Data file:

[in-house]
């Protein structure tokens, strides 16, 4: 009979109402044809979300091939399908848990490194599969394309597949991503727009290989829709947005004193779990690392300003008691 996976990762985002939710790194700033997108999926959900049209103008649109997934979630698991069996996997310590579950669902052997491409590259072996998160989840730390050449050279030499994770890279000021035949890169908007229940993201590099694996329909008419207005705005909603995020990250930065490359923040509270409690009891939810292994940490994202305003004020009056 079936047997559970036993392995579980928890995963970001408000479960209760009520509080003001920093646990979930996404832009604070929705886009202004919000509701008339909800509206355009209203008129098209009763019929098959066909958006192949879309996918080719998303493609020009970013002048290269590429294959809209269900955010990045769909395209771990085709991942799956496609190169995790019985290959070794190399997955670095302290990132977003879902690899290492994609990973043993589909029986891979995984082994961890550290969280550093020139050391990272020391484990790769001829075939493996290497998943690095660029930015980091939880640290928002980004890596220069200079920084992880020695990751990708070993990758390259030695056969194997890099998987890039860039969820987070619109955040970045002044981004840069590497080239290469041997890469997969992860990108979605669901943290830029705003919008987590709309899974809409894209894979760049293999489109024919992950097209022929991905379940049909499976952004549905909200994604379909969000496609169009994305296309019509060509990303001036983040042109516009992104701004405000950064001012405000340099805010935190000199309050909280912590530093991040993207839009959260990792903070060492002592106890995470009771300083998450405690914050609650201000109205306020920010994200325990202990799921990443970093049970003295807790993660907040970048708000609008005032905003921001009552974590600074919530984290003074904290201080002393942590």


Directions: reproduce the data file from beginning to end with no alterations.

[in-house]
């Protein structure tokens, strides 16, 4: 009979109402044809979300091939399908848990490194599969394309597949991503727009290989829709947005004193779990690392300003008691 996976990762985002939710790194700033997108999926959900049209103008649109997934979630698991069996996997310590579950669902052997491409590259072996998160989840730390050449050279030499994770890279000021035949890169908007229940993201590099694996329909008419207005705005909603995020990250930065490359923040509270409690009891939810292994940490994202305003004020009056 079936047997559970036993392995579980928890995963970001408000479960209760009520509080003001920093646990979930996404832009604070929705886009202004919000509701008339909800509206355009209203008129098209009763019929098959066909958006192949879309996918080719998303493609020009970013002048290269590429294959809209269900955010990045769909395209771990085709991942799956496609190169995790019985290959070794190399997955670095302290990132977003879902690899290492994609990973043993589909029986891979995984082994961890550290969280550093020139050391990272020391484990790769001829075939493996290497998943690095660029930015980091939880640290928002980004890596220069200079920084992880020695990751990708070993990758390259030695056969194997890099998987890039860039969820987070619109955040970045002044981004840069590497080239290469041997890469997969992860990108979605669901943290830029705003919008987590709309899974809409894209894979760049293999489109024919992950097209022929991905379940049909499976952004549905909200994604379909969000496609169009994305296309019509060509990303001036983040042109516009992104701004405000950064001012405000340099805010935190000199309050909280912590530093991040993207839009959260990792903070060492002592106890995470009771300083998450405690914050609650201000109205306020920010994200325990202990799921990443970093049970003295807790993660907040970048708000609008005032905003921001009552974590600074919530984290003074904290201080002393942590």